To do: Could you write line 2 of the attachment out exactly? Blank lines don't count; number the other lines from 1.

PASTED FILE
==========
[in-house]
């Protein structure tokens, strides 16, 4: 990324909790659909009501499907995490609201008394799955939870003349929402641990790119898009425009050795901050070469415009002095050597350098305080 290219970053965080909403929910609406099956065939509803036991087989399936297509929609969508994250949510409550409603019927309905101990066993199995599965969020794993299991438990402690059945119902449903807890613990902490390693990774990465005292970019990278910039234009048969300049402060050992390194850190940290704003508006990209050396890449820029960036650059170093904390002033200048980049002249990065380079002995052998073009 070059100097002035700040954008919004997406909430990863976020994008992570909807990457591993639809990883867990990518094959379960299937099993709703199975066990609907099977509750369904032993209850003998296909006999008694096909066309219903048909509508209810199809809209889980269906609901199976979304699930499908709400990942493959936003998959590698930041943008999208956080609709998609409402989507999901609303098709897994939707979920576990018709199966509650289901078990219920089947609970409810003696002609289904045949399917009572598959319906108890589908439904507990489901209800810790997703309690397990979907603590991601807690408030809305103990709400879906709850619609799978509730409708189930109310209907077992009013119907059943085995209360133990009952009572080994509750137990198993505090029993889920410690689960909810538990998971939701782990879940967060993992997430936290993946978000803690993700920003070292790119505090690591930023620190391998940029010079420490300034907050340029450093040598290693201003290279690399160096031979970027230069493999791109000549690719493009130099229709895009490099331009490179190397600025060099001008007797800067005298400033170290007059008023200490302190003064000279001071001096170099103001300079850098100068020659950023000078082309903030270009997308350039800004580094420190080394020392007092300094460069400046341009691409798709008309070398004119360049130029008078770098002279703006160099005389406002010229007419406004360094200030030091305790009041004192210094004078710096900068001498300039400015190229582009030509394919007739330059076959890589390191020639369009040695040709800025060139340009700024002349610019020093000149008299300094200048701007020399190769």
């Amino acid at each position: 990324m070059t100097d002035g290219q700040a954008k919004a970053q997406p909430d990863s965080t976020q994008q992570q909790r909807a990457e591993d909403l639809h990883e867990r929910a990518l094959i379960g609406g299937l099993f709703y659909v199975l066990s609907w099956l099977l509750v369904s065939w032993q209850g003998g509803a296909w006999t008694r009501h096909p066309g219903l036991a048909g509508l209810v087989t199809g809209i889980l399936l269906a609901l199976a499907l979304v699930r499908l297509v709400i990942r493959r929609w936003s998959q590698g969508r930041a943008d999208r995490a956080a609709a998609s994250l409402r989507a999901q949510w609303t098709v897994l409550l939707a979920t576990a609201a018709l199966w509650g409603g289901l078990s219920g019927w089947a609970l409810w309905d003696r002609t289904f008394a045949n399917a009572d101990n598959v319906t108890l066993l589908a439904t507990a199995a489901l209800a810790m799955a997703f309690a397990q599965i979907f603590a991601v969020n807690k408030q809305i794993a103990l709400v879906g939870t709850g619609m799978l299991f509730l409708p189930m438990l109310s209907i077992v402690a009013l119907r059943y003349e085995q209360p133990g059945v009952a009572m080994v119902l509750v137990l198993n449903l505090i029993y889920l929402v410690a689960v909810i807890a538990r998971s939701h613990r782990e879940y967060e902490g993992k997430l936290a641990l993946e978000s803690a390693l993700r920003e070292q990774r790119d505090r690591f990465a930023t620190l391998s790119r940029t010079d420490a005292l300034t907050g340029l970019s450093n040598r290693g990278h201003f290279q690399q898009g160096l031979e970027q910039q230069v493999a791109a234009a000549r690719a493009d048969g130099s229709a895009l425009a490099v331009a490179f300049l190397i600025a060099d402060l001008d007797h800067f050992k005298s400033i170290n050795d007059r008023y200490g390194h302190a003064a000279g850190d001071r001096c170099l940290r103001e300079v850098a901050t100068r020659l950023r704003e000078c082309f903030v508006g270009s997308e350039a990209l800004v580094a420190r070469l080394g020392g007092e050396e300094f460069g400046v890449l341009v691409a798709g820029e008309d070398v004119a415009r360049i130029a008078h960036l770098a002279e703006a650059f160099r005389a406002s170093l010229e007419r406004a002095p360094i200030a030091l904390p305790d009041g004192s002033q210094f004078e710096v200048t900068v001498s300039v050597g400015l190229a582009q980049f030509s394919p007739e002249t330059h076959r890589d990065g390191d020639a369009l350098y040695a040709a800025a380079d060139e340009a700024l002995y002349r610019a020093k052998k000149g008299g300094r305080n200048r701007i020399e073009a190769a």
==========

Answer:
């Protein structure tokens, strides 16, 4: 990324909790659909009501499907995490609201008394799955939870003349929402641990790119898009425009050795901050070469415009002095050597350098305080 290219970053965080909403929910609406099956065939509803036991087989399936297509929609969508994250949510409550409603019927309905101990066993199995599965969020794993299991438990402690059945119902449903807890613990902490390693990774990465005292970019990278910039234009048969300049402060050992390194850190940290704003508006990209050396890449820029960036650059170093904390002033200048980049002249990065380079002995052998073009 070059100097002035700040954008919004997406909430990863976020994008992570909807990457591993639809990883867990990518094959379960299937099993709703199975066990609907099977509750369904032993209850003998296909006999008694096909066309219903048909509508209810199809809209889980269906609901199976979304699930499908709400990942493959936003998959590698930041943008999208956080609709998609409402989507999901609303098709897994939707979920576990018709199966509650289901078990219920089947609970409810003696002609289904045949399917009572598959319906108890589908439904507990489901209800810790997703309690397990979907603590991601807690408030809305103990709400879906709850619609799978509730409708189930109310209907077992009013119907059943085995209360133990009952009572080994509750137990198993505090029993889920410690689960909810538990998971939701782990879940967060993992997430936290993946978000803690993700920003070292790119505090690591930023620190391998940029010079420490300034907050340029450093040598290693201003290279690399160096031979970027230069493999791109000549690719493009130099229709895009490099331009490179190397600025060099001008007797800067005298400033170290007059008023200490302190003064000279001071001096170099103001300079850098100068020659950023000078082309903030270009997308350039800004580094420190080394020392007092300094460069400046341009691409798709008309070398004119360049130029008078770098002279703006160099005389406002010229007419406004360094200030030091305790009041004192210094004078710096900068001498300039400015190229582009030509394919007739330059076959890589390191020639369009040695040709800025060139340009700024002349610019020093000149008299300094200048701007020399190769």